Inside Coin's techie vision for the all-in-one credit card

This hardware startup's ambitious device is a .84 mm thin card that stores an unlimited number of payment methods in its dynamic magnetic stripe.

Nick Statt Former Staff Reporter / News
Nick Statt was a staff reporter for CNET News covering Microsoft, gaming, and technology you sometimes wear. He previously wrote for ReadWrite, was a news associate at the social-news app Flipboard, and his work has appeared in Popular Science and Newsweek. When not complaining about Bay Area bagel quality, he can be found spending a questionable amount of time contemplating his relationship with video games.
Nick Statt
5 min read

In a compact San Francisco office suite equipped with soldering stations and swipe-testing machines, Coin's team of seven has been working furiously to perfect the final prototype of an unlimited credit card. No, not one that will let you charge with abandon. Rather, a device as slim as a standard piece of payment plastic that can hold countless credit, debit, and gift cards in its dynamic magnetic stripe.

Kanishk Parashar, the CEO and founder of the Y Combinator-backed startup, embodies the effort-worn entrepreneur. "I got to work out today," he said, eyeing the limited set of weights in the waterfront suite's back room, a combination of a hangout and meeting room space adorned with a gigantic television and a beat-up original NES.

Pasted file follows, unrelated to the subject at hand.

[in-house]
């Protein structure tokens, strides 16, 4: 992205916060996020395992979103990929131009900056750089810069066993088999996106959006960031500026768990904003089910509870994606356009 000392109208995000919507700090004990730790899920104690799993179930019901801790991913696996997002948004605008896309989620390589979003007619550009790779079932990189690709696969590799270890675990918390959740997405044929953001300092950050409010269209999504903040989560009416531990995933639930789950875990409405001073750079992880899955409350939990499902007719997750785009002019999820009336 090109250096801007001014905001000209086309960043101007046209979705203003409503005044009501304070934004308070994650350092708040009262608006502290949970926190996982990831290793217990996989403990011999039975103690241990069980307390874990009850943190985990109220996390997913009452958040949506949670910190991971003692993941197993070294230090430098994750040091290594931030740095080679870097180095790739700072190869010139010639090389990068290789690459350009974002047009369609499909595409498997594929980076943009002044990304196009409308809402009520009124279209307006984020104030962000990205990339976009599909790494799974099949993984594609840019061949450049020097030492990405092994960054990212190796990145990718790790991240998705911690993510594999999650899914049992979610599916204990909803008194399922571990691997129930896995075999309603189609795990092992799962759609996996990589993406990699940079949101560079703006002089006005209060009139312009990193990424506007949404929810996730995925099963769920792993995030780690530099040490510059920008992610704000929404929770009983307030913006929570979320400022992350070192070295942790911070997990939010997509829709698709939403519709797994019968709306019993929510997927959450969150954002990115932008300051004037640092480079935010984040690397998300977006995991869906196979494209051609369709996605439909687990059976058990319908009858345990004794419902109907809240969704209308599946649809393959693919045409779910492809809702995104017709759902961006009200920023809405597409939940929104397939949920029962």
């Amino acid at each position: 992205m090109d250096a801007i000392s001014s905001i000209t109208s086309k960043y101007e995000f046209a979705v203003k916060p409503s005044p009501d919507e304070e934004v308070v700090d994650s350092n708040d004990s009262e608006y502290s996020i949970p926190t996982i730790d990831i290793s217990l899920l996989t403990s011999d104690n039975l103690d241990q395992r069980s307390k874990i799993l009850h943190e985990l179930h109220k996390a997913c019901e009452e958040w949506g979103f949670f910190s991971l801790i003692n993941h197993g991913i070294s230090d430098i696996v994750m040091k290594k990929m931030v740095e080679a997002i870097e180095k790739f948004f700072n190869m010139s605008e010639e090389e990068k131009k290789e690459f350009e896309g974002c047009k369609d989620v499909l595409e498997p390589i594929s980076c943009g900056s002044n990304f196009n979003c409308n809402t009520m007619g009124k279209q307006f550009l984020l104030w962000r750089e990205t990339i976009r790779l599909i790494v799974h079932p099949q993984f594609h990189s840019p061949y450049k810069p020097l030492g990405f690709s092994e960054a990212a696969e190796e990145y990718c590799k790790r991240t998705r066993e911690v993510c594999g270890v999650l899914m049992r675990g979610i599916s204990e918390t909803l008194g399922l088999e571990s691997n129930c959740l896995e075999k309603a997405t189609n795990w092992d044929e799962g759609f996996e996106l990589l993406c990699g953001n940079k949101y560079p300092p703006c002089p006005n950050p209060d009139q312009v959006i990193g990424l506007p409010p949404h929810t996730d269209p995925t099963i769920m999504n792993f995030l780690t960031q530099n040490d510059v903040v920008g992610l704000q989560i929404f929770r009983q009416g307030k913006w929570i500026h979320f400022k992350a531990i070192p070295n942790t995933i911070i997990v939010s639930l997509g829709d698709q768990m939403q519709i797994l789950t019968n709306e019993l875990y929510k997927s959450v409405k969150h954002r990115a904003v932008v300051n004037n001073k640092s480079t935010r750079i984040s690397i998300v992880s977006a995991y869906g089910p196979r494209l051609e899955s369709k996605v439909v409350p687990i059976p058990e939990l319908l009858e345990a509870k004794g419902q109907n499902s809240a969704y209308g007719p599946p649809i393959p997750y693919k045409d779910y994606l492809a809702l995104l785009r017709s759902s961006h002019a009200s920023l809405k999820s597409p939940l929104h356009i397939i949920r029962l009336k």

It was why he admitted to feeling a bit winded. Running a hardware startup means he doesn't get much time for anything else. Yet he's more animated as he glances over to a table lined with what look like flattened Raspberry Pi's grafted to multicolored business cards.

"I built prototypes like this by hand," Parashar said, holding out Coin's first iteration. "It actually works. I was able to pay with this at restaurants."

Kanishk Parashar's first Coin prototype he built himself. Coin

On Thursday, the team opened up its Web site for preorders as part of a crowdfunding campaign to raise $50,000. For $50, Coin is offering its fully finished card in black -- "We call it midnight," Parashar said -- that it projects will last two years on a single charge when the team is done prototyping in two months. After the funding round, the device will go for $100.

The campaign will be Coin's first trial out in the wild and Parashar has been focusing wholly on making sure that goes over smoothly. "We definitely want to make sure that the orders we get in we can actually satisfy," he said on avoiding Kickstarter and all its reputation for ballooning hardware projects beyond their creators' capacities. Delivery time is slated for summer of 2014.

The evolution of Coin, the all-in-one credit card (pictures)

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That's important as Coin has been a project in the making for more than a year and half, subsisting on Y Combinator and K9 Venture funding as well as the backing of former Google Wallet head Osama Bedier. Parashar has spent that time not only learning the ins and outs of managing a hardware startup, but also trying to overcome massive technological hurdles of building a device that can sturdily slip inside one's wallet yet communicate with a smartphone through Bluetooth low energy, all while keeping sensitive financial data secure.

"The first six months that I started this company I spent learning hardware. I used textbooks, Google, Youtube, classes, and I built prototypes," he said.

In Coin's small office space on the waterfront of San Francisco's SOMA district, prototype manufacturing and testing is done in-house. Nick Statt/CNET

The learning curve comes from his expertise in software. He's held gigs at eBay and PayPal, and he founded a mobile-based commerce company Smart Market that would pull up customers' pictures on an app and let people pay via smartphone, much in the same way Square Wallet works now. It did everything right, except offer an incentive to actually use it.